Sunday, April 11, 2010

Let’s Hear it for the Local Butcher

Last time, I talked about my ever-evolving food philosophy. I spoke about how I’m trying to cut down on meat consumption and switch completely to organic and ethical meat sources. I said that I was buying my meat from Whole Foods and PCC, both of which offer organic meat options. Whole Foods, once a smaller organization, dedicated to local and sustainable foods, is now a huge corporation who uses their “green” focus to overcharge customers for products they are made to feel are morally superior to those from the Safeway down the road. By reading the labels on many of their products, indicating places of origin everywhere from California to Australia, they seem to be far less committed to local products than they once were. Now, this is not to say that Whole Foods is not a store worth going to: they do offer great variety and quality in many of their products, especially fish, meats, and cheeses, and if you know where to look, you can get some local and sustainable products. PCC Markets is much smaller than Whole Foods: they have a total of nine locations, all in the Seattle area. They are similar to Whole Foods in their focus on organics, but they seem to be a lot more dedicated to local products, and a better bet for meat that is local, organic, ethical, and sustainable.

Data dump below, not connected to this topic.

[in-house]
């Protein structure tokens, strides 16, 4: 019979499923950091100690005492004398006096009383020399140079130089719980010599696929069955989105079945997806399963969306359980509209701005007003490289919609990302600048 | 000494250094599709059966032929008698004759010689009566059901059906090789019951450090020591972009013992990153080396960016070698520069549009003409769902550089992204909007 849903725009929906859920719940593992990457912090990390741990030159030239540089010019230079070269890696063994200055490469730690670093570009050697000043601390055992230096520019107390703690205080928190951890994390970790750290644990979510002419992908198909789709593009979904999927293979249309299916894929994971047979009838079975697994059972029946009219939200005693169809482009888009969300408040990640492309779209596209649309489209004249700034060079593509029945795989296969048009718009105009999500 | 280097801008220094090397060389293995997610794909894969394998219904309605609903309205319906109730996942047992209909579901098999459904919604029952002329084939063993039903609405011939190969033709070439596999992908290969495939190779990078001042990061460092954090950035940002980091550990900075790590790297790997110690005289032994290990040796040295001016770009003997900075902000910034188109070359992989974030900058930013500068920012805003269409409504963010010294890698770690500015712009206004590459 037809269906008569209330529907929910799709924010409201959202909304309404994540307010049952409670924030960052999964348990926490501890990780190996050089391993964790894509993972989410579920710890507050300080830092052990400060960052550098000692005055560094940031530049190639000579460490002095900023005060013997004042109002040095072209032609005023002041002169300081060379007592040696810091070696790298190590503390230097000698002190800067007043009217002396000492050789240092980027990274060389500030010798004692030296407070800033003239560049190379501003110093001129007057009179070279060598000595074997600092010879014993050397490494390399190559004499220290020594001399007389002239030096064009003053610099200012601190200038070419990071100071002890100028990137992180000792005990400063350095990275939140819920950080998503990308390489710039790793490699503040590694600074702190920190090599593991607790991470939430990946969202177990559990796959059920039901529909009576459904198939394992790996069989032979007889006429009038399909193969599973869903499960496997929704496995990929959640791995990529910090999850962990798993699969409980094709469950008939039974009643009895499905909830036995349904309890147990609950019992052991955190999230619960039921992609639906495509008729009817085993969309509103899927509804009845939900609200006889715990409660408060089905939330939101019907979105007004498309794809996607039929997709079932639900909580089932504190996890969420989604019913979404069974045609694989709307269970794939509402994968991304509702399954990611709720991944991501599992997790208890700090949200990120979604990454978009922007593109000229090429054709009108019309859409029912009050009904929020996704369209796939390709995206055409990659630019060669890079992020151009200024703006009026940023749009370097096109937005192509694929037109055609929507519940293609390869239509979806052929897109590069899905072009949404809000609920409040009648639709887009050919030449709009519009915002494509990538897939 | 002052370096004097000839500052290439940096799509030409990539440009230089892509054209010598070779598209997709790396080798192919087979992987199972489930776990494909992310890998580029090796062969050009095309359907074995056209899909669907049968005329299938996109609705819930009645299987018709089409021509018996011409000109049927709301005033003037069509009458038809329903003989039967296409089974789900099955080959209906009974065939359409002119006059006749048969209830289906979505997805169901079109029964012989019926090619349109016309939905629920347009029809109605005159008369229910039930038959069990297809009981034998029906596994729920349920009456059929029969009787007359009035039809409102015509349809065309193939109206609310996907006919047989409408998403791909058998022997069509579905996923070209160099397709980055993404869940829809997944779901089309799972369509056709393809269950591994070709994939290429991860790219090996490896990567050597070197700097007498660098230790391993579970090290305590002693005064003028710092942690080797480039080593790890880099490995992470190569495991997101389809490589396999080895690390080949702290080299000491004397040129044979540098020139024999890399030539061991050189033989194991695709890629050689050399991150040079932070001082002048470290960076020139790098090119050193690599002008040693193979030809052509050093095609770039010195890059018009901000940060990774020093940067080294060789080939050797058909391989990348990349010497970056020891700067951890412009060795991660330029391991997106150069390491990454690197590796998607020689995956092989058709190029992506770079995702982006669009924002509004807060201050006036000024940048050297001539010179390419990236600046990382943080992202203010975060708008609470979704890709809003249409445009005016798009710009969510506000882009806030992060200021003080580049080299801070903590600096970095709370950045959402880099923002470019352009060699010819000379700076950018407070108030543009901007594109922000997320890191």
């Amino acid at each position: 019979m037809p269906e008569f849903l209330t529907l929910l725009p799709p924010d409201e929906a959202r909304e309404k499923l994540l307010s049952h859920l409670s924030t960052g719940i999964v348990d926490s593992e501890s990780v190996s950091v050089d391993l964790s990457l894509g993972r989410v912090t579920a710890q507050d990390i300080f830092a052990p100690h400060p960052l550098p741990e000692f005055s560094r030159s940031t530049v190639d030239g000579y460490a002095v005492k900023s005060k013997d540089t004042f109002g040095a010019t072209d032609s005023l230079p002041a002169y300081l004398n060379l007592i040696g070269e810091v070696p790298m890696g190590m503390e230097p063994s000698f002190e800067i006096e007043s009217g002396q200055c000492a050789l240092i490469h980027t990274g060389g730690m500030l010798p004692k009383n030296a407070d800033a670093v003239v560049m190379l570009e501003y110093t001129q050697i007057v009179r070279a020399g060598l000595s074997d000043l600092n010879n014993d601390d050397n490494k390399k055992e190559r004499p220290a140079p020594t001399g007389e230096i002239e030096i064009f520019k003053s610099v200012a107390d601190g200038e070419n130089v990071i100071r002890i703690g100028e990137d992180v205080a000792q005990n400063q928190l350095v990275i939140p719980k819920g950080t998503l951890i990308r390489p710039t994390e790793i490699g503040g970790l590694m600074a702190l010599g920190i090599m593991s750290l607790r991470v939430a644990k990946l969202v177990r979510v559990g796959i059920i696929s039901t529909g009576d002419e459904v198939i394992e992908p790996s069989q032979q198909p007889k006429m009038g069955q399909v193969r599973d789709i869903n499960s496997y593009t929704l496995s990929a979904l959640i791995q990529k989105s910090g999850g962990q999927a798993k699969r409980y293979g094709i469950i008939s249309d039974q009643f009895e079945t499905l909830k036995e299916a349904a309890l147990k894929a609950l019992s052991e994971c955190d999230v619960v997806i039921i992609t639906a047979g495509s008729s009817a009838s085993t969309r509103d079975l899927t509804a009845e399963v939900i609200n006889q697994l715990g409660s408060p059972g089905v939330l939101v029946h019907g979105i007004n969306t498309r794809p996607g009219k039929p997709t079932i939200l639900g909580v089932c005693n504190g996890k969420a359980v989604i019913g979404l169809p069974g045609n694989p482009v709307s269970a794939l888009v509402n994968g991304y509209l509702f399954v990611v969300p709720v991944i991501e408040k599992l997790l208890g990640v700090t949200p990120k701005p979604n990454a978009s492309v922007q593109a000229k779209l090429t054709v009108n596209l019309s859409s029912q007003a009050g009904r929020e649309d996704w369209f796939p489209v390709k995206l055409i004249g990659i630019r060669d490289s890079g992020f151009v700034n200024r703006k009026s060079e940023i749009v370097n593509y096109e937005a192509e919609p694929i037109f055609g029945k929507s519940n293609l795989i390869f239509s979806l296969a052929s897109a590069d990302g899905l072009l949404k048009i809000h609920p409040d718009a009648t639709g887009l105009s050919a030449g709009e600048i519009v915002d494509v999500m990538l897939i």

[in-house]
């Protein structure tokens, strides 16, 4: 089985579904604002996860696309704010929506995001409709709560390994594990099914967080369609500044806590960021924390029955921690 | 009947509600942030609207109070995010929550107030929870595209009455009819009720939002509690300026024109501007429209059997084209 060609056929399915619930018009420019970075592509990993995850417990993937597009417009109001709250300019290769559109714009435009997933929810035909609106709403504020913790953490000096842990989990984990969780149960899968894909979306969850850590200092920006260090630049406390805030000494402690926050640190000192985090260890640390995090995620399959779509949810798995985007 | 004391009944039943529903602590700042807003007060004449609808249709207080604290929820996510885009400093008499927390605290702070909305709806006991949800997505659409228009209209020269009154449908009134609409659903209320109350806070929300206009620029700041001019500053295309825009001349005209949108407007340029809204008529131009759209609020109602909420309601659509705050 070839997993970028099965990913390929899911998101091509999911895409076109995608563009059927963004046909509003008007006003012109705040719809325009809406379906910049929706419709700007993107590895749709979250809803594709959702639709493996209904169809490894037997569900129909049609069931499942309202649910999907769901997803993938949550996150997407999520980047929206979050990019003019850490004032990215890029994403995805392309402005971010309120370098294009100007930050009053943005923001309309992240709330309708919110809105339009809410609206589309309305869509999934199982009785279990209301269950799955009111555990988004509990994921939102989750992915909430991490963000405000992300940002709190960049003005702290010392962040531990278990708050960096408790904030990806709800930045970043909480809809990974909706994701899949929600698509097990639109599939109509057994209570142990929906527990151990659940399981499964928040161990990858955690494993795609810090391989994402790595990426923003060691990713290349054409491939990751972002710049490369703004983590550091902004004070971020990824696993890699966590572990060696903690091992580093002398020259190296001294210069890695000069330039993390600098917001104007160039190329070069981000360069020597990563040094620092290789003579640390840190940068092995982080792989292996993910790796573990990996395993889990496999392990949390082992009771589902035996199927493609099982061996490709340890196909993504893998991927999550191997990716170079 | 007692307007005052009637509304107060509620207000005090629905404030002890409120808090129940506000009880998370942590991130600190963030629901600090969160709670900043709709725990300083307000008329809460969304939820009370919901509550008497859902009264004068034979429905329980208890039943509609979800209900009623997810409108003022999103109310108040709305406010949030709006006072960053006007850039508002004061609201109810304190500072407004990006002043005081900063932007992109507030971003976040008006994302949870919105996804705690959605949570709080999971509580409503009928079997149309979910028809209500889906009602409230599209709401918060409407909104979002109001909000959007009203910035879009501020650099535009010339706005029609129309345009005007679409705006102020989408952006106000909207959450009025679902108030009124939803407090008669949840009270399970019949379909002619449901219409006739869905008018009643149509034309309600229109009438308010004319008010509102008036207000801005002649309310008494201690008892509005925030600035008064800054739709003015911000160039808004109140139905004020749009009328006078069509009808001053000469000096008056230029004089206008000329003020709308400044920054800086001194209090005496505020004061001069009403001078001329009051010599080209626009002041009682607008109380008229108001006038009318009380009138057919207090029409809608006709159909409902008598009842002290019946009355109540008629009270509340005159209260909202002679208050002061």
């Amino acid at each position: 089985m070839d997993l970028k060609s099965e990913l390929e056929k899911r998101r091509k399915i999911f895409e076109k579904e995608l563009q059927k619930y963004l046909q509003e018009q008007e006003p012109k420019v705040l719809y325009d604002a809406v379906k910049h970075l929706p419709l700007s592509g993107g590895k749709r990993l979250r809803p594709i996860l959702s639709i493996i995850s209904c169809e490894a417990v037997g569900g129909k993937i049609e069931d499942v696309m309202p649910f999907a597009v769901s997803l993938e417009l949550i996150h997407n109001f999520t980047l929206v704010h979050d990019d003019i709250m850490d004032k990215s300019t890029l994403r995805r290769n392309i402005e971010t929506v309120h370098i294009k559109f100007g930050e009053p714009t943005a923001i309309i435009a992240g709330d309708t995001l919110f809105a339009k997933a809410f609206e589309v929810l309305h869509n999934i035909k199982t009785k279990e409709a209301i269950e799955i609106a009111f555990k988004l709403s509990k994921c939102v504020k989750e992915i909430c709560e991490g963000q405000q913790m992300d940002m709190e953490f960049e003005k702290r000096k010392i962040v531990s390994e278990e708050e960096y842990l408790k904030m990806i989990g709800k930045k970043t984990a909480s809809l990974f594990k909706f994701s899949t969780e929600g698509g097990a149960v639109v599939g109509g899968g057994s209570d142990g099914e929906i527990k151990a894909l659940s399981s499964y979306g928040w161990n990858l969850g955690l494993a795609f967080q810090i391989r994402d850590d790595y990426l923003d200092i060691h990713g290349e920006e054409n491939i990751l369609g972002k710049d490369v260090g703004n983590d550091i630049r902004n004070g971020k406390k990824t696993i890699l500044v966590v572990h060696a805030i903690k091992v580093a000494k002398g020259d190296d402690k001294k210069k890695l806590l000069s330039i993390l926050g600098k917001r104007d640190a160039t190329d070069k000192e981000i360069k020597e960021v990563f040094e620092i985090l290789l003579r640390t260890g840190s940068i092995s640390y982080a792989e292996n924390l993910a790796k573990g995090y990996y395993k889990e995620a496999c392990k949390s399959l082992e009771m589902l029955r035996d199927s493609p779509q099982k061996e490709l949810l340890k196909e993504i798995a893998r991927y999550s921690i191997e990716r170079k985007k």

Both of these options have their advantages, but neither can beat Bill the Butcher, the awesome butcher shop that just opened up two blocks away from my place. I’m not going to lie: I am ridiculously excited about this place. Their meat is all very local, organic, ethical, sustainable, and, just as important, of very high quality. I’ve been on the hunt for a place like this: a small, local shop where I can go in and talk to the (knowledgeable) butcher about what I’m buying. I’ve been in there three or four times since I’ve discovered it, and every time I’m greeted by an enthusiastic butcher who can’t wait to tell me about what they’ve got in this week, whether it be the exquisite grass-fed beef tenderloin on display, or the impressive wagyu rib steak that just came in.